“You will learn more of what made Walternate what he is, and you will see some humanisation of the man behind that steel exterior,” he explained. “He has to make some difficult decisions. We’ve done some terrific things that don’t soften him, but help to understand that he is man, not a machine.”

He added: “I hope that there is a resolution between Walter and Walternate, because I don’t see either of them as bad men.”

I am especially looking forward to the February 25 episode which goes back to Peter’s abduction:

“Peter,” the season two episode that brilliantly chronicled how Walter Bishop accidentally abducted the alternate universe’s Peter, was such a fan favorite that producers are headed back to 1985 in an upcoming episode of “Fringe.”

Slated to air February 25, the installment will serve as a companion piece to “Peter,” according to star Jasika Nicole. “It’s going to pick up right where ‘Peter’ left off and it’s better than the first one,” she told PopWrap.

But unlike the season two edition, “this flashback is going to take place in the alternate universe as well as this universe. That’s why it’s so good, you’ll see the repercussions stealing Peter has for Walter and Walternate,” she adds.

A huge part of the fallout will involve Elizabeth Bishop. “As we’ve seen, Walternate is still with his wife and there’s a reason for that. You see all these consequences that happened as a result of that [abduction] and what that means for his relationship with Elizabeth. It’s a really heartbreaking story.”

The biggest Fringe news is that Leonard Nimoy has tweeted that he might be returning as William Bell. The actual tweet states, “Plans developing for a William Bell return to Fringe. Stay Tuned. LLAP.” As long as Nimoy is willing to return, it is hard to believe that the producers of Fringe will not take advantage of this.

I wasn’t paying any attention to the prospect of an other remake of Charlie’s Angels until Minka Kelly of Friday Night Lights was cast in the movie last week.(Kelly also has a recurring role in Parenthood this season and played Autumn in 500 Days of Summer).

ABC’s Charlie’s Angels has its trio female leads: Former Friday Night Lights star Minka Kelly’s will play a former Marine and weapons expert and Transformers star Rachael Taylor will play a con artist.

The duo have been near-deals for the roles this week and are now official on the Sony Pictures TV project. Kelly and Taylor join the previously cast General Hospital star Annie Ilonzeh.

Friday Night Lights is down to only two more episodes. I won’t give any details as many are waiting until it airs on NBC this spring, but I think this was the best of the shorter, and lower-budget, seasons done jointly with Direct TV.

In other casting news, Henry Cavill of The Tudors will play Superman.

Colin Firth says he’d like to play a bad guy on Doctor Who or Torchwood, especially Doctor Who.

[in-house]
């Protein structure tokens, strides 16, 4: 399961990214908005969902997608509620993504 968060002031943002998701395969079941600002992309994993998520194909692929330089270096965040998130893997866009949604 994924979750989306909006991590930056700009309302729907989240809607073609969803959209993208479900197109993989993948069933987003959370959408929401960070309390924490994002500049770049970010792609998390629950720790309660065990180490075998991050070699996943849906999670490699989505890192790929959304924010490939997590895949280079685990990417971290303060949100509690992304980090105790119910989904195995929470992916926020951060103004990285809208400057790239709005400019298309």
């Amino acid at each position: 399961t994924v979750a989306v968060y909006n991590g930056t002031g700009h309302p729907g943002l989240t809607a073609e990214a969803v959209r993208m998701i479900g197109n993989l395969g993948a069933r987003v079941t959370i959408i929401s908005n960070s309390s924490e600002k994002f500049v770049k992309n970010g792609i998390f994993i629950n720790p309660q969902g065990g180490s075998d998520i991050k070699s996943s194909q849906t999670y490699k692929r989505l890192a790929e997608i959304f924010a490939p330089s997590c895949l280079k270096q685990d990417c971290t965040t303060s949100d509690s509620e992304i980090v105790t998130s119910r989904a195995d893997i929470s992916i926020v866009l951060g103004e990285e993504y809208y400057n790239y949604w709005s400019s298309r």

Keanu Reeves has created a stir in the blogosphere by stating two more sequels to The Matrix are in the works. Perhaps we could start a fund to pay them not to do this.  I’m not sure where they would go after the two terrible sequels to a great movie. Would it be feasible to just pretend the two sequels don’t exist and remake a good pair to replace them?

Luke Pasqualino will play William Odama on the upcoming Battlestar Galactica prequel, Blood and Chrome. IO9 has a larger version of the above map of the Twelve Colonies of Kobol.

Not only is this map a thing of great beauty, but it’s totally official — Grazier was science advisor for Battlestar Galactica from the very beginning, and helped to define a lot of the show’s concepts. And Espenson, as the original showrunner for the prequel series Caprica, had to do a lot of thinking about exactly how the Twelve Colonies were laid out. This info comes straight from the creators — and from the showrunner’s bible for BSG and Caprica. And Grazier, who works at NASA’s Jet Propulsion Laboratory, verifies that the info in this map is “scientifically plausible.” It was created by Hollywood graphic designer Geoffrey Mandel, who made countless adjustments as the technical data underwent scrutiny…

We asked Espenson and Grazier some questions about the map, and they ended up telling us a lot more about the science and backstory of Battlestar Galactica:

I didn’t realize there were four different stars in the Cyrannus star system. I had always wondered if there were just 12 habitable planets clustered around a single sun. Where did the idea of four different stars come from? Was this in the show bible someplace? I’m especially curious about Leonis, the “heart of the colonies,” which I don’t think we ever heard about. Also, Scorpion, the “playground of the colonies.” Is that the colonial version of Risa?

Jane: Even back before Caprica the show existed, I believe Kevin and I had talked a bit about the configuration of the colonies. All the work on that is his. I instinctively loved the idea of a star cluster. The idea of 12 habitable planets all orbiting one star just seemed unworkable. And crowded. This group of stars makes so much sense. Kevin was at work on the configuration of stars and planets long before we shot a single frame.

More on the “science” of Battlestar Galactica in the full post.

One of the Fantastic Four has died. This link reveals which one.

David Frye has died age 77. He was best known for his impersonations of Richard Nixon.

Personally I think that Daleks are far too dangerous for human children to use as toys. Exterminate!